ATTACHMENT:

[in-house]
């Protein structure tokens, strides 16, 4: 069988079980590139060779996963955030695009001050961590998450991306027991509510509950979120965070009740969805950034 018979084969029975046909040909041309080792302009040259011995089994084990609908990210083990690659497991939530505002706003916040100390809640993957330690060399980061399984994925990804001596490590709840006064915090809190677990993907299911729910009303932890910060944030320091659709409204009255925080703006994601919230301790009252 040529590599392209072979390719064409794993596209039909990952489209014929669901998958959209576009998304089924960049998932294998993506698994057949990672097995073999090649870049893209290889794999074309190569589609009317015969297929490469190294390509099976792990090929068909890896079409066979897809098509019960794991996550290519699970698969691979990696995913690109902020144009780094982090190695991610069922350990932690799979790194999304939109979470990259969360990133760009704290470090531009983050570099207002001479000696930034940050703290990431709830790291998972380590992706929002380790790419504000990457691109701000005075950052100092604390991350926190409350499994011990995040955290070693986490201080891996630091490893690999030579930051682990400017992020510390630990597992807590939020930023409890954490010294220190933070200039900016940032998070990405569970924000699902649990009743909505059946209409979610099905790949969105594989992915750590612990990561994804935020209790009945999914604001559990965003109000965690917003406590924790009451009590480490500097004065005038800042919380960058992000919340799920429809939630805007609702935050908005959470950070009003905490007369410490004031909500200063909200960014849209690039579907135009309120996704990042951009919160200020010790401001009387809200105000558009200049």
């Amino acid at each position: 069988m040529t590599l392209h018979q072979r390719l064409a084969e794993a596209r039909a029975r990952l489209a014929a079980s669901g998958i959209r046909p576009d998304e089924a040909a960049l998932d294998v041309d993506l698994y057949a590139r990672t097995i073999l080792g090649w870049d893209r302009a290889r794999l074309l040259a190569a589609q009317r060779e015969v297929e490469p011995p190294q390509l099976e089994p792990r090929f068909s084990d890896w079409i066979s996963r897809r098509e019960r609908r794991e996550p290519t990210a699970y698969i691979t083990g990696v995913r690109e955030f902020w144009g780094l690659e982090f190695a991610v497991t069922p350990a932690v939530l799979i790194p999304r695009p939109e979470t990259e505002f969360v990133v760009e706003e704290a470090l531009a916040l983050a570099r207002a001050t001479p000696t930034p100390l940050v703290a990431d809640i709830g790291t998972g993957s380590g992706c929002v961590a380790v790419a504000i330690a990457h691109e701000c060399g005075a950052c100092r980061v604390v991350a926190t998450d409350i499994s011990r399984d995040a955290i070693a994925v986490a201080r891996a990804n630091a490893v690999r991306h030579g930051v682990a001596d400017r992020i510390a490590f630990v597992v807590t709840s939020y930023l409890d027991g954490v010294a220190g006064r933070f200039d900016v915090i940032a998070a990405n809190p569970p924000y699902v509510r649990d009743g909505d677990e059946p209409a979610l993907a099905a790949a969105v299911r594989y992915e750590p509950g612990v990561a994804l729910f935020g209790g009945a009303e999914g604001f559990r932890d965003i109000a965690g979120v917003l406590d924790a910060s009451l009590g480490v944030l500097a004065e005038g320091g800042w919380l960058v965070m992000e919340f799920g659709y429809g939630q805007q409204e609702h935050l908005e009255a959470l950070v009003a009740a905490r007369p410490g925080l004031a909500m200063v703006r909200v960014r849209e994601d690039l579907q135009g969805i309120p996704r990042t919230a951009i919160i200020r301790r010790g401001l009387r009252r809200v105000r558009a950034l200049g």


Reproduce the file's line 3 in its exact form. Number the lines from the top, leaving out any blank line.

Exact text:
């Amino acid at each position: 069988m040529t590599l392209h018979q072979r390719l064409a084969e794993a596209r039909a029975r990952l489209a014929a079980s669901g998958i959209r046909p576009d998304e089924a040909a960049l998932d294998v041309d993506l698994y057949a590139r990672t097995i073999l080792g090649w870049d893209r302009a290889r794999l074309l040259a190569a589609q009317r060779e015969v297929e490469p011995p190294q390509l099976e089994p792990r090929f068909s084990d890896w079409i066979s996963r897809r098509e019960r609908r794991e996550p290519t990210a699970y698969i691979t083990g990696v995913r690109e955030f902020w144009g780094l690659e982090f190695a991610v497991t069922p350990a932690v939530l799979i790194p999304r695009p939109e979470t990259e505002f969360v990133v760009e706003e704290a470090l531009a916040l983050a570099r207002a001050t001479p000696t930034p100390l940050v703290a990431d809640i709830g790291t998972g993957s380590g992706c929002v961590a380790v790419a504000i330690a990457h691109e701000c060399g005075a950052c100092r980061v604390v991350a926190t998450d409350i499994s011990r399984d995040a955290i070693a994925v986490a201080r891996a990804n630091a490893v690999r991306h030579g930051v682990a001596d400017r992020i510390a490590f630990v597992v807590t709840s939020y930023l409890d027991g954490v010294a220190g006064r933070f200039d900016v915090i940032a998070a990405n809190p569970p924000y699902v509510r649990d009743g909505d677990e059946p209409a979610l993907a099905a790949a969105v299911r594989y992915e750590p509950g612990v990561a994804l729910f935020g209790g009945a009303e999914g604001f559990r932890d965003i109000a965690g979120v917003l406590d924790a910060s009451l009590g480490v944030l500097a004065e005038g320091g800042w919380l960058v965070m992000e919340f799920g659709y429809g939630q805007q409204e609702h935050l908005e009255a959470l950070v009003a009740a905490r007369p410490g925080l004031a909500m200063v703006r909200v960014r849209e994601d690039l579907q135009g969805i309120p996704r990042t919230a951009i919160i200020r301790r010790g401001l009387r009252r809200v105000r558009a950034l200049g």